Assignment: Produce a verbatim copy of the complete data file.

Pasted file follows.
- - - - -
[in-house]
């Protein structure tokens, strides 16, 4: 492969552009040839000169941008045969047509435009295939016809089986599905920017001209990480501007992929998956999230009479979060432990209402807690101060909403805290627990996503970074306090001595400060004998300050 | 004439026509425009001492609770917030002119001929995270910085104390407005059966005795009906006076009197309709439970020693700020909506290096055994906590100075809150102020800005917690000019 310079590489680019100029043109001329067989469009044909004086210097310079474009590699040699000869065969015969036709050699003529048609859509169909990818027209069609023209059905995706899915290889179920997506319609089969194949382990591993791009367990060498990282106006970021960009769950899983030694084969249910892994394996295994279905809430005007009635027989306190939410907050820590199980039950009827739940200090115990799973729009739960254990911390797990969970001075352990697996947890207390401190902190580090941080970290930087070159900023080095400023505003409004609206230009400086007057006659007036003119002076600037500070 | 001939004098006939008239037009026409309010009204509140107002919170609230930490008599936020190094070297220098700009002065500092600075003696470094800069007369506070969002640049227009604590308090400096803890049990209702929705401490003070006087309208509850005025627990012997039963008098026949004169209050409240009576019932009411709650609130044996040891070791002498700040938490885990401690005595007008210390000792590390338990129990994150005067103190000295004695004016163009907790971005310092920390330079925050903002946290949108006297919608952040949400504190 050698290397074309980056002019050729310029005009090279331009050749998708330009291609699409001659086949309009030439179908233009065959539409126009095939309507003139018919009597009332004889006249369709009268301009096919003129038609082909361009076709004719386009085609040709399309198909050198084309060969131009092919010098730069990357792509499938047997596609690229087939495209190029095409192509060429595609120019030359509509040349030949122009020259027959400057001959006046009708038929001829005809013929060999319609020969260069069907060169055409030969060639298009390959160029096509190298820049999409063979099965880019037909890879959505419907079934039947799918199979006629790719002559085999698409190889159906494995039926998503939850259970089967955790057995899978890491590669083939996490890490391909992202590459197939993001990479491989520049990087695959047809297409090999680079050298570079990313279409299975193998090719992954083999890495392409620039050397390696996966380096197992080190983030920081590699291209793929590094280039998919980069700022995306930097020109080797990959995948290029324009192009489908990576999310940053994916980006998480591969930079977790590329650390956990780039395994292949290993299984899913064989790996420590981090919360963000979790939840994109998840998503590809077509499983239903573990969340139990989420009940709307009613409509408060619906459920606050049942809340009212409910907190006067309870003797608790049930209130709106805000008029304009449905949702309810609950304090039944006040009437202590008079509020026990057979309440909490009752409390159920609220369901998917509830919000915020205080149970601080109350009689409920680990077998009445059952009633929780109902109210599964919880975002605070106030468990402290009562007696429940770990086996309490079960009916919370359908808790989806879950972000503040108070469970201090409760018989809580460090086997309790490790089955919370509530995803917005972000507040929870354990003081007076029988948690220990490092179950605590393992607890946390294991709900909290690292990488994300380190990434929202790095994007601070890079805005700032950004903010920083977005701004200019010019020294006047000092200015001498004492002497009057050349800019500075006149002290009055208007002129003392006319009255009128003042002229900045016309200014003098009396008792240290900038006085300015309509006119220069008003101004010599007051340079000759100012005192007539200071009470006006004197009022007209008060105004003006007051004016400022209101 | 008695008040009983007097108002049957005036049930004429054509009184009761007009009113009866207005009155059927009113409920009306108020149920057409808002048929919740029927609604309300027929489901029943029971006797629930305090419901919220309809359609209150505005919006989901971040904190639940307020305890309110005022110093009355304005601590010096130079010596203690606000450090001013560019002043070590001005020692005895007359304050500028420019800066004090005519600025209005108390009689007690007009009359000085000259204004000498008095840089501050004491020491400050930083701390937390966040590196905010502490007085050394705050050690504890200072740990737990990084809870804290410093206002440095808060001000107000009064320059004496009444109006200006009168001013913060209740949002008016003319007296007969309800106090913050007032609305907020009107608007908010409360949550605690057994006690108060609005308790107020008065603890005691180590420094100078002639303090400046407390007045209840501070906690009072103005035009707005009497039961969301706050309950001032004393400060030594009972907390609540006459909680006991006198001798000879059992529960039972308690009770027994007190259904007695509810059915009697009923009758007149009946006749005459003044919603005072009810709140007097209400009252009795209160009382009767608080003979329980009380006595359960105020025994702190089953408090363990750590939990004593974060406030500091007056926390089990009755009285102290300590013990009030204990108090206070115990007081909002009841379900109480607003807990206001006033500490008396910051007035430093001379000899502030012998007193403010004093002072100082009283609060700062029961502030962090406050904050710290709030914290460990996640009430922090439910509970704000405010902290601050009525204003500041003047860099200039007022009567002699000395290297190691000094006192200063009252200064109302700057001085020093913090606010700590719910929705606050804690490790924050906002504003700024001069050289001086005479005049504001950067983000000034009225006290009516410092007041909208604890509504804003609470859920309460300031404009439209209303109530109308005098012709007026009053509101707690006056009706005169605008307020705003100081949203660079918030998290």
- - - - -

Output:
[in-house]
């Protein structure tokens, strides 16, 4: 492969552009040839000169941008045969047509435009295939016809089986599905920017001209990480501007992929998956999230009479979060432990209402807690101060909403805290627990996503970074306090001595400060004998300050 | 004439026509425009001492609770917030002119001929995270910085104390407005059966005795009906006076009197309709439970020693700020909506290096055994906590100075809150102020800005917690000019 310079590489680019100029043109001329067989469009044909004086210097310079474009590699040699000869065969015969036709050699003529048609859509169909990818027209069609023209059905995706899915290889179920997506319609089969194949382990591993791009367990060498990282106006970021960009769950899983030694084969249910892994394996295994279905809430005007009635027989306190939410907050820590199980039950009827739940200090115990799973729009739960254990911390797990969970001075352990697996947890207390401190902190580090941080970290930087070159900023080095400023505003409004609206230009400086007057006659007036003119002076600037500070 | 001939004098006939008239037009026409309010009204509140107002919170609230930490008599936020190094070297220098700009002065500092600075003696470094800069007369506070969002640049227009604590308090400096803890049990209702929705401490003070006087309208509850005025627990012997039963008098026949004169209050409240009576019932009411709650609130044996040891070791002498700040938490885990401690005595007008210390000792590390338990129990994150005067103190000295004695004016163009907790971005310092920390330079925050903002946290949108006297919608952040949400504190 050698290397074309980056002019050729310029005009090279331009050749998708330009291609699409001659086949309009030439179908233009065959539409126009095939309507003139018919009597009332004889006249369709009268301009096919003129038609082909361009076709004719386009085609040709399309198909050198084309060969131009092919010098730069990357792509499938047997596609690229087939495209190029095409192509060429595609120019030359509509040349030949122009020259027959400057001959006046009708038929001829005809013929060999319609020969260069069907060169055409030969060639298009390959160029096509190298820049999409063979099965880019037909890879959505419907079934039947799918199979006629790719002559085999698409190889159906494995039926998503939850259970089967955790057995899978890491590669083939996490890490391909992202590459197939993001990479491989520049990087695959047809297409090999680079050298570079990313279409299975193998090719992954083999890495392409620039050397390696996966380096197992080190983030920081590699291209793929590094280039998919980069700022995306930097020109080797990959995948290029324009192009489908990576999310940053994916980006998480591969930079977790590329650390956990780039395994292949290993299984899913064989790996420590981090919360963000979790939840994109998840998503590809077509499983239903573990969340139990989420009940709307009613409509408060619906459920606050049942809340009212409910907190006067309870003797608790049930209130709106805000008029304009449905949702309810609950304090039944006040009437202590008079509020026990057979309440909490009752409390159920609220369901998917509830919000915020205080149970601080109350009689409920680990077998009445059952009633929780109902109210599964919880975002605070106030468990402290009562007696429940770990086996309490079960009916919370359908808790989806879950972000503040108070469970201090409760018989809580460090086997309790490790089955919370509530995803917005972000507040929870354990003081007076029988948690220990490092179950605590393992607890946390294991709900909290690292990488994300380190990434929202790095994007601070890079805005700032950004903010920083977005701004200019010019020294006047000092200015001498004492002497009057050349800019500075006149002290009055208007002129003392006319009255009128003042002229900045016309200014003098009396008792240290900038006085300015309509006119220069008003101004010599007051340079000759100012005192007539200071009470006006004197009022007209008060105004003006007051004016400022209101 | 008695008040009983007097108002049957005036049930004429054509009184009761007009009113009866207005009155059927009113409920009306108020149920057409808002048929919740029927609604309300027929489901029943029971006797629930305090419901919220309809359609209150505005919006989901971040904190639940307020305890309110005022110093009355304005601590010096130079010596203690606000450090001013560019002043070590001005020692005895007359304050500028420019800066004090005519600025209005108390009689007690007009009359000085000259204004000498008095840089501050004491020491400050930083701390937390966040590196905010502490007085050394705050050690504890200072740990737990990084809870804290410093206002440095808060001000107000009064320059004496009444109006200006009168001013913060209740949002008016003319007296007969309800106090913050007032609305907020009107608007908010409360949550605690057994006690108060609005308790107020008065603890005691180590420094100078002639303090400046407390007045209840501070906690009072103005035009707005009497039961969301706050309950001032004393400060030594009972907390609540006459909680006991006198001798000879059992529960039972308690009770027994007190259904007695509810059915009697009923009758007149009946006749005459003044919603005072009810709140007097209400009252009795209160009382009767608080003979329980009380006595359960105020025994702190089953408090363990750590939990004593974060406030500091007056926390089990009755009285102290300590013990009030204990108090206070115990007081909002009841379900109480607003807990206001006033500490008396910051007035430093001379000899502030012998007193403010004093002072100082009283609060700062029961502030962090406050904050710290709030914290460990996640009430922090439910509970704000405010902290601050009525204003500041003047860099200039007022009567002699000395290297190691000094006192200063009252200064109302700057001085020093913090606010700590719910929705606050804690490790924050906002504003700024001069050289001086005479005049504001950067983000000034009225006290009516410092007041909208604890509504804003609470859920309460300031404009439209209303109530109308005098012709007026009053509101707690006056009706005169605008307020705003100081949203660079918030998290």